Children of tyre tycoon ‘squabble’ over £12.3million inheritance

The family of a millionaire tyre tycoon is locked in a £12.3million inheritance battle following his death in 2021. Yorkshire horse breeder Reg Bond died at the age of 77, leaving his legacy to his four children. 

The High Court heard earlier this month how the family would ‘squabble over an egg and spoon’ reports The Mirror. After giving part of his legacy away, Mr Bond handed nearly all of his remaining £12.3m to his sons Charlie, 43, and Graham, 51. Meanwhile, his other son Mike, 52, and daughter Lindsay, 55, were left with £325,000 each.

The four siblings claim that their father’s final will and testament in 2019 was ‘not valid’ due to his illness and said he ‘did not understand what he was agreeing to’. Penelope Reed KC who represents Mike and Lindsay say that Bond’s carers ‘took sides against them.’ Doctors records allegedly ‘prove’ that Bond’s mental faculties were not intact at the time of writing his will.

Bond, who was a prominent figure on the Yorkshire horseracing circuit, was diagnosed with a brain tumour in 2010 and his wife Betty, died in 2015. Following his wife’s death Bond proposed to one of his care assistants named Karen Daddy.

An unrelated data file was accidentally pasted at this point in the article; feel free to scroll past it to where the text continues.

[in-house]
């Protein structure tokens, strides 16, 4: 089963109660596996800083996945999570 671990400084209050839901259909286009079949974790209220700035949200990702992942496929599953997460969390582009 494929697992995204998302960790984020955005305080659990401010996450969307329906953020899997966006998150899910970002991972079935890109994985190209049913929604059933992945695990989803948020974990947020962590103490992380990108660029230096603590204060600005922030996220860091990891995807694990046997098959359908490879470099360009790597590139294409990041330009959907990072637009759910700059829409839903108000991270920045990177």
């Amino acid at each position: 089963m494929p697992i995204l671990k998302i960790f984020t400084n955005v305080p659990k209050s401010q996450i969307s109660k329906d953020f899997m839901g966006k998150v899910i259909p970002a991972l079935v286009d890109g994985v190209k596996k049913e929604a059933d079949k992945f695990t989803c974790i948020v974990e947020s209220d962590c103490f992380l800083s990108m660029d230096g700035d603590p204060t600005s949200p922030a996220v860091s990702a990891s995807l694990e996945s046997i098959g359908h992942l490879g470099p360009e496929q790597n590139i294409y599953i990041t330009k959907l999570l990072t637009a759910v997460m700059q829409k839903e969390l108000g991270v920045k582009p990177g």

Ms Daddy, who said Bond proposed to her even though she had a partner because he was ‘lonely and depressed’ after the death of Betty, told KC Reed that she wanted to avoid a ‘long bitter court case’ and Bond’s children would ‘fight over everything, even an egg and spoon’.

The court has heard Charlie brought in corporate lawyer Duncan Rann as ‘head of operations’ of a new company controlled by Charlie and Graham. Ms Daddy and her fellow carer Denise Webster were keen to make sure Mr Rann retained his position as director of the new company set up by Charlie.

She said:

“They were all telling me different stories and I didn’t know who to believe. Lindsay told me that Charlie was pushing her out of the company, and Charlie said that wasn’t true.

“Charlie was getting accused of bullying people and that he was bullying his father, which wasn’t true. Lindsay wasn’t getting pushed out of the company, that wasn’t true.”

The hearing continues.

Want to have your say? Leave a comment

Your email address will not be published. Required fields are marked *

Read more stories

Join over 6,000 wills and probate practitioners – Check back daily for all the latest news, views, insights and best practice and sign up to our e-newsletter to receive our weekly round up every Friday morning. 

You’ll receive the latest updates, analysis, and best practice straight to your inbox.